Balancing Markets and Hierarchies to Enhance Efficiency and Quality in Social Services in Latin America

Policymakers and academics in the United States and Latin America agree that deficiencies in social services like health and education derive from low quality and inefficient delivery, as opposed to inadequate funding. Some reformers advocate the introduction of market and quasi-market competition as a tool for developing greater quality and efficiency. However, the provision of social services is even more complicated than traditional markets, because those who pay for services are not their consumers (students and patients in the cases of education and healthcare).

Policymakers can introduce competition among providers either by making them compete for funding or for consumers, yet both forms of competition generate perverse incentives that require greater monitoring on the part of government in order to ensure that competition generates the greatest benefit. For example, when providers such as schools and hospitals compete for funds, they have strong incentives to reduce costs—but they also have incentives to skimp on quality. Harnessing market reforms in the delivery of social services requires enhanced government capacity to collect, process and act on information regarding performance.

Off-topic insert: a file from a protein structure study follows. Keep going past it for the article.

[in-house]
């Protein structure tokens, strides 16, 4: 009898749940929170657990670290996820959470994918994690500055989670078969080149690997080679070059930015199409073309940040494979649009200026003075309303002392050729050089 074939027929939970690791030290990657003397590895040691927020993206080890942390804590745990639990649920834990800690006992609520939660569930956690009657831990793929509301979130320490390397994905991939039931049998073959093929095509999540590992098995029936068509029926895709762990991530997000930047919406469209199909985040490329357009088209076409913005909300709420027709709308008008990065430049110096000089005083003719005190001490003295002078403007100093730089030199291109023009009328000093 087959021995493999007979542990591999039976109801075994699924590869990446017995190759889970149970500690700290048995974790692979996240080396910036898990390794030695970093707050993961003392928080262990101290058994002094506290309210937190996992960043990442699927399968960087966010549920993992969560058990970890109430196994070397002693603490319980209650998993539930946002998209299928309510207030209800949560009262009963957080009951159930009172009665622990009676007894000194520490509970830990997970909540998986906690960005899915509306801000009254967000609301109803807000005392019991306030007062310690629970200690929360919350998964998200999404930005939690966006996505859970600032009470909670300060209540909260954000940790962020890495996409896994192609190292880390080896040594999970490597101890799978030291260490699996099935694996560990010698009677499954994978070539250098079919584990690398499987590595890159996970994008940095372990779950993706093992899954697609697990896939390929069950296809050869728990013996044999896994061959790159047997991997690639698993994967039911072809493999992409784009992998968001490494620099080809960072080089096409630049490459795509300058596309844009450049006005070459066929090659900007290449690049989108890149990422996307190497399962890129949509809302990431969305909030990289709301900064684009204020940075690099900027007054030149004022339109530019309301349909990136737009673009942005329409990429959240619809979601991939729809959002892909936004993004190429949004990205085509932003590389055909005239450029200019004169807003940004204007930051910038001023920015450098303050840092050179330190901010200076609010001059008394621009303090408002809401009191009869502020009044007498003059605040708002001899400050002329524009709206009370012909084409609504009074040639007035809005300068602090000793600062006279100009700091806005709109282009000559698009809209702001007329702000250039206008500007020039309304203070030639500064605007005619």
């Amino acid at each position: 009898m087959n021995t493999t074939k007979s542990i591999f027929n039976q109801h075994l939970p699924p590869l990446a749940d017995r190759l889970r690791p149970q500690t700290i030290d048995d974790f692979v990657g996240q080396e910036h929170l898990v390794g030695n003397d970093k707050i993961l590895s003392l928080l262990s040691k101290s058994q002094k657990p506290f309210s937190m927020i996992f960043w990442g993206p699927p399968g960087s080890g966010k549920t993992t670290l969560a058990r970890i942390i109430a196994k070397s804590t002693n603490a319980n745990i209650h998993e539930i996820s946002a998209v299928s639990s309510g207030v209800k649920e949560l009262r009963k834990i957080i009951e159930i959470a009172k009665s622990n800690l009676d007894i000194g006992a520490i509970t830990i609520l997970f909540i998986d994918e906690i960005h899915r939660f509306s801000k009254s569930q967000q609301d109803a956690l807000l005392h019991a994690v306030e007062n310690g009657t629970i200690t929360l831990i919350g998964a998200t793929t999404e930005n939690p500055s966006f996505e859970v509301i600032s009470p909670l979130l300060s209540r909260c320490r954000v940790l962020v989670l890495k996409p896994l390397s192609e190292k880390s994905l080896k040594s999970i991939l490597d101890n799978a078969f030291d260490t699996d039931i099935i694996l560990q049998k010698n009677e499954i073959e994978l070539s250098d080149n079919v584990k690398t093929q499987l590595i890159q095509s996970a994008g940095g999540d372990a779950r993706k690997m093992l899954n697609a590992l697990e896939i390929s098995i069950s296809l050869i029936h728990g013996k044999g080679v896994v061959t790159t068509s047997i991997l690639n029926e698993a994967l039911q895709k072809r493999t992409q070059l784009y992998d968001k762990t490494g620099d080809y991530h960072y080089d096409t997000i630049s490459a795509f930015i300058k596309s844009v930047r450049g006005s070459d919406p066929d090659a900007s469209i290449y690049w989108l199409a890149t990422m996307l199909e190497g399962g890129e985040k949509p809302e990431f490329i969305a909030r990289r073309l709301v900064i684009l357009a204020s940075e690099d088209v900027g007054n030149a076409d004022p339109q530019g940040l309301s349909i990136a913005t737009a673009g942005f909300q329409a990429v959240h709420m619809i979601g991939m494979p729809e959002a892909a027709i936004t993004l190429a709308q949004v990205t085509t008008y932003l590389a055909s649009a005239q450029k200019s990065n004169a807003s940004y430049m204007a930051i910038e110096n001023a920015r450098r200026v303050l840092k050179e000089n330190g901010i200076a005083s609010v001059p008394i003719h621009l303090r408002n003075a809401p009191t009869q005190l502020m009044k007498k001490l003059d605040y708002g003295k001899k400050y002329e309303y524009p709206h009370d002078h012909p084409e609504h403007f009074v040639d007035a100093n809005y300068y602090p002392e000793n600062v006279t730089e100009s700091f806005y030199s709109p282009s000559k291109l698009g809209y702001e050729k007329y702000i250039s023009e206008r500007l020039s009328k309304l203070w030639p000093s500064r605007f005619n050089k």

This project devised a general analytic framework that incorporated both economic and political incentives for understanding the conditions under which market mechanisms are likely to generate the greatest improvements in efficiency and quality of social services. This framework draws on, and elaborates, insights from new institutional economics and institutional analysis in political science, and from comparative empirical research on selected cases of reform in Brazil, Chile, and Argentina.


This project was funded by the Tinker Foundation. It was housed at the Buffett Institute from 2006–08, and at the Massachusetts Institute of Technology (MIT) until 2010.


Co-Principal Investigators:

  • Ben Ross Schneider, political science, Northwestern University (now MIT)
  • Armando Castelar, Universidade Federal do Rio de Janeiro and Instituto de Pesquisa Econômica Aplicada (IPEA), Brazil


Castelar Pinheiro, A., Schneider, B.R. “Markets and Hierarchies in Social Services: Incentives, Institutions, and Politics.” In Guillermo Perry and Ramona Angelescu, eds., Varieties of Governance. Forthcoming, Palgrave.

Schneider, B.R. Hierarchical Capitalism in Latin America: Business, Labor, and the Challenges of Equitable Development. New York: Cambridge University Press, 2013.

Schneider, B.R. “Hierarchical Market Economies and Varieties of Capitalism in Latin America.” Journal of Latin American Studies, 41 (August 2009), pp. 553-75. Reprinted in Business and Government: Critical Perspectives, edited by Graham Wilson and Matthew Maguire. Routledge, 2013.

Bonelli, R., Castelar, A., Schneider, B.R. “Pragmatism and Market Reform in Brazil.” In José Maria Fanelli, ed., Understanding Market Reforms in Latin America. New York: Palgrave Macmillan, 2007.